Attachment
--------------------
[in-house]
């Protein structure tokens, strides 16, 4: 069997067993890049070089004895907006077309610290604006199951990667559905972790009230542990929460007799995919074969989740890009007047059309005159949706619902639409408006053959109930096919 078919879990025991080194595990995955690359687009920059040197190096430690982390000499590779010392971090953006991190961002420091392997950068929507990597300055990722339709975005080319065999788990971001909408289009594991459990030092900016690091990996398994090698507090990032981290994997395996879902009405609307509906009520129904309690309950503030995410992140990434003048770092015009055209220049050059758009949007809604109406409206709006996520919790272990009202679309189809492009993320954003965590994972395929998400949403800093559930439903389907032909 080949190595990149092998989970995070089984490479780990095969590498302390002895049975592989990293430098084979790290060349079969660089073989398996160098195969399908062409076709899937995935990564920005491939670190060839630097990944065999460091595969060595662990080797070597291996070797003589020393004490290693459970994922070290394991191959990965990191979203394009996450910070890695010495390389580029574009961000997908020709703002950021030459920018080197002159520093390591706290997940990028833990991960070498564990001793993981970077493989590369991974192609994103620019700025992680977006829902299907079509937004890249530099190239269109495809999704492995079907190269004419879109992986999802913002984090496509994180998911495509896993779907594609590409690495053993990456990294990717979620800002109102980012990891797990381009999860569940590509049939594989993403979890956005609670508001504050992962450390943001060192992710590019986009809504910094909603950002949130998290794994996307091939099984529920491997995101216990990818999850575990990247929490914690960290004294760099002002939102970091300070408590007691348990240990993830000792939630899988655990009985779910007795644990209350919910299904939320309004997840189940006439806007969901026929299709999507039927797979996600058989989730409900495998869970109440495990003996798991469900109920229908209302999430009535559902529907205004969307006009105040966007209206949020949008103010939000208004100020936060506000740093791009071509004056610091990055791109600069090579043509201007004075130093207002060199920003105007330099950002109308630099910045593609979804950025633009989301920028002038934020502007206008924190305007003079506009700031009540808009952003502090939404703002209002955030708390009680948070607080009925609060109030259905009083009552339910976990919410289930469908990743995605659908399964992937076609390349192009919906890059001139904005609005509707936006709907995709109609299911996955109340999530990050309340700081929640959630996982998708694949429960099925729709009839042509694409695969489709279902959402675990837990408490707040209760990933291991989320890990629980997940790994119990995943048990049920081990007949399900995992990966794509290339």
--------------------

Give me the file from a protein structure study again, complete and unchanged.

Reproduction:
[in-house]
């Protein structure tokens, strides 16, 4: 069997067993890049070089004895907006077309610290604006199951990667559905972790009230542990929460007799995919074969989740890009007047059309005159949706619902639409408006053959109930096919 078919879990025991080194595990995955690359687009920059040197190096430690982390000499590779010392971090953006991190961002420091392997950068929507990597300055990722339709975005080319065999788990971001909408289009594991459990030092900016690091990996398994090698507090990032981290994997395996879902009405609307509906009520129904309690309950503030995410992140990434003048770092015009055209220049050059758009949007809604109406409206709006996520919790272990009202679309189809492009993320954003965590994972395929998400949403800093559930439903389907032909 080949190595990149092998989970995070089984490479780990095969590498302390002895049975592989990293430098084979790290060349079969660089073989398996160098195969399908062409076709899937995935990564920005491939670190060839630097990944065999460091595969060595662990080797070597291996070797003589020393004490290693459970994922070290394991191959990965990191979203394009996450910070890695010495390389580029574009961000997908020709703002950021030459920018080197002159520093390591706290997940990028833990991960070498564990001793993981970077493989590369991974192609994103620019700025992680977006829902299907079509937004890249530099190239269109495809999704492995079907190269004419879109992986999802913002984090496509994180998911495509896993779907594609590409690495053993990456990294990717979620800002109102980012990891797990381009999860569940590509049939594989993403979890956005609670508001504050992962450390943001060192992710590019986009809504910094909603950002949130998290794994996307091939099984529920491997995101216990990818999850575990990247929490914690960290004294760099002002939102970091300070408590007691348990240990993830000792939630899988655990009985779910007795644990209350919910299904939320309004997840189940006439806007969901026929299709999507039927797979996600058989989730409900495998869970109440495990003996798991469900109920229908209302999430009535559902529907205004969307006009105040966007209206949020949008103010939000208004100020936060506000740093791009071509004056610091990055791109600069090579043509201007004075130093207002060199920003105007330099950002109308630099910045593609979804950025633009989301920028002038934020502007206008924190305007003079506009700031009540808009952003502090939404703002209002955030708390009680948070607080009925609060109030259905009083009552339910976990919410289930469908990743995605659908399964992937076609390349192009919906890059001139904005609005509707936006709907995709109609299911996955109340999530990050309340700081929640959630996982998708694949429960099925729709009839042509694409695969489709279902959402675990837990408490707040209760990933291991989320890990629980997940790994119990995943048990049920081990007949399900995992990966794509290339």